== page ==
Digestion and absorption of proteins 02:14 Digestion of protein in mouth 02:25 Digestion of protein in the stomach 02:32 Gastrin 02:45 Gastric juice contains HCl …
Hello everyone, today we are going to
study about digestion and absorption of
proteins. So, you know the dietary proteins,
they are primary source of nutrition,
they are building blocks of our body and
they form structural and functional
aspect of our body. So on an average per
day, we consume 70 to 100 grams of proteins
per day, this may vary depending upon our
dietary habits. So dietary proteins are
mainly they are polypeptides or peptides
and these must be digested to their
respective amino acids and these
amino acids, we know that there are 20
naturally occurring amino acids and
these amino acids could be essential
amino acid that means these amino acids
which are required by the body for the
synthesis of enzymes hormones or any
structure and functional aspect of our
body and our body could not synthesize
these amino acids, so we in our diet
whatever protein we are taking that must
contain essential amino acids because
some amino acids can be synthesized by
the body, we call non-essential amino
acids and these dietary proteins,
actually cooking helps for the digestion
because cooking makes denaturation of
the protein, so that whatever proteolytic
enzymes released by the stomach or
pancreas or intestine can act on
internal peptide bond, so they are called
endopeptidase. So cooking helps for
digestion of proteins. So digestion of
proteins mainly take place in the stomach
and small intestine, so by the juice
released from the stomach, that is called
gastric juice, juice released from the
pancreas, that is called pancreatic juice
and also juice released from the small
the intestine is called succus
enericus, intestinal juice. So these 3 juice
gastric juice, pancreatic juice and small
intestinal juice contains various
enzymes, which help in digestion of
proteins. So now we will see the exact
steps. First digestion of protein in the mouth.
So there is no digestion of protein in
mouth, because there are no proteolytic
enzymes released from the salivary glands.
So, that means digestion of protein
begins in the stomach. So we will move on
to digestion of proteins in the stomach. So
in the stomach as soon as proteins, the
dietary proteins reach the stomach
stimulate gastric mucosal cells to
release a hormone called gastrin. So this
gastrin stimulates gastric mucosal
cells to release what is called gastric
So this gastric juice contains
hydrochloric acid and an enzyme which is
released as zymogen or proenzyme called
pepsinogen and alkaline, little bit of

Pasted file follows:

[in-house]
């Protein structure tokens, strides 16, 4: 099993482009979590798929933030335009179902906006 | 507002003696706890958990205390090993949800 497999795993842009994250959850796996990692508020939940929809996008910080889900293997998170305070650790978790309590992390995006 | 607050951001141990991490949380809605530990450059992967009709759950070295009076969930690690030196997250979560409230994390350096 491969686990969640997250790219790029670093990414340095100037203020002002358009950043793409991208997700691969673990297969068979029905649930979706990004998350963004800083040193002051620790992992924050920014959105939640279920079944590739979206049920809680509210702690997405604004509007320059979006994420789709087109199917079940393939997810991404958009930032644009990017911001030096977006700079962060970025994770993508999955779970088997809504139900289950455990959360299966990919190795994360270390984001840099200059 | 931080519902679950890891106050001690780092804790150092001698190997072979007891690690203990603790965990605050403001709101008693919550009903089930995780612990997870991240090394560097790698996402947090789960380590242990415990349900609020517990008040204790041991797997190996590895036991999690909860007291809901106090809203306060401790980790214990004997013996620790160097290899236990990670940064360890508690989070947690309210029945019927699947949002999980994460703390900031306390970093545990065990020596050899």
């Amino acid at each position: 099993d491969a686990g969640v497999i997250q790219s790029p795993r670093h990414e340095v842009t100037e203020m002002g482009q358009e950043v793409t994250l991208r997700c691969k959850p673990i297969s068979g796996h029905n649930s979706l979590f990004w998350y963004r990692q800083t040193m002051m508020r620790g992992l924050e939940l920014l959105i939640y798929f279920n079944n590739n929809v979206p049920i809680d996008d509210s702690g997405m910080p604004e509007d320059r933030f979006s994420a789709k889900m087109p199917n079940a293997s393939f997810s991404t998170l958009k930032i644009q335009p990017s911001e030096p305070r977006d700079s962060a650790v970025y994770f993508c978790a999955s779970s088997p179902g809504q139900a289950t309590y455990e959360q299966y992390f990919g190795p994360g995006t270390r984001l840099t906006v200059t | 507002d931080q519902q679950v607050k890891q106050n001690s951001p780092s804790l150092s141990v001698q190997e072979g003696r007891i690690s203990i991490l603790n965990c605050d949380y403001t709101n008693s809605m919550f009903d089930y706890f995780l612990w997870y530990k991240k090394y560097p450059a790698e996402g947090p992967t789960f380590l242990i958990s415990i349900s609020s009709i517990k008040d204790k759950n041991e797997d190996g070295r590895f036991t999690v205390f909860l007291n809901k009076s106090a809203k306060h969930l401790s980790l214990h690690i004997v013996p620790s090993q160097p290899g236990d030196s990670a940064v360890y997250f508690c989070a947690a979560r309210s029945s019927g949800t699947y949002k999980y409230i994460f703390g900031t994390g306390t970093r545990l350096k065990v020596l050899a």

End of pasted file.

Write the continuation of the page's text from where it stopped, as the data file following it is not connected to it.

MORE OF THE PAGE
alkaline mucus and especially in infants
there is one more enzyme which is
released from the gastric mucosal cell
is called rennin it is not renin,
it is rennin, it is only in
infant not in adults. So the gastric
juice contains hydrochloric acid, a
proenzyme pepsinogen and a little bit of
alkaline mucus and rennin. So what is the
role of this hydrochloric acid even
though it is not an enzyme but
definitely, it helps in digestion of
proteins because so we know that acids,
strong acids, alkalis are denaturing
agents. So this hydrochloric acid
actually helps in denaturation of
proteins, so that endopeptidase can
act easily and also they kill various
microorganisms, unwanted microorganisms
and also they provide acidic environment
for the action of enzyme pepsin, acidic
medium so hydrochloric acid is very very
important. Now coming to, and you should
know this hydrochloric acid
is released from parietal cells of
gastric mucosa.
Similarly, pepsinogen is released from
chief cells of gastric mucosal cells,
which is an inactive enzyme or
proenzyme or zymogen, so this pepsinogen is converted to active enzyme pepsin
initially by the acidic medium or
hydrogen ion, once pepsinogen is
activated to pepsin, so this pepsin can
auto catalyze conversion of pepsinogen
to pepsin. So this is called autocatalysis. Remember hydrochloric acid
provides acidic mediums, so pH will be
around 1.5 to 2.5. so these hydrogen ions
converts inactive proenzyme pepsinogen
to active pepsin.
So once pepsin is activated, it can
converts its conversion of pepsinogen to
pepsin, so this process is called autocatalysis. What is the role of this
So this pepsin it converts polypeptide
to peptide, because it is an
endopeptidase, so that means it can
attack internal peptide bonds whose
carboxyl groups are aromatic amino acids,
like phenylalanine, tyrosine, tryptophan.
So wherever there is a peptide bond, you
know peptide bond is CO-NH, so this
carboxyl group is CO is from one amino
acid and this NH is from the other
amino acid there is a peptide bond.
So wherever there is carboxyl group
provided by phenylalanine, tyrosine and
tryptophan, especially aromatic amino
acid, in the internal portion of the
polypeptide, so it can cleave randomly so
that it can make smaller peptides. So
digestion begins in the stomach by
pepsin even though hydrochloric acid
denatures, it helps actually for the
action of pepsin. So what is the role of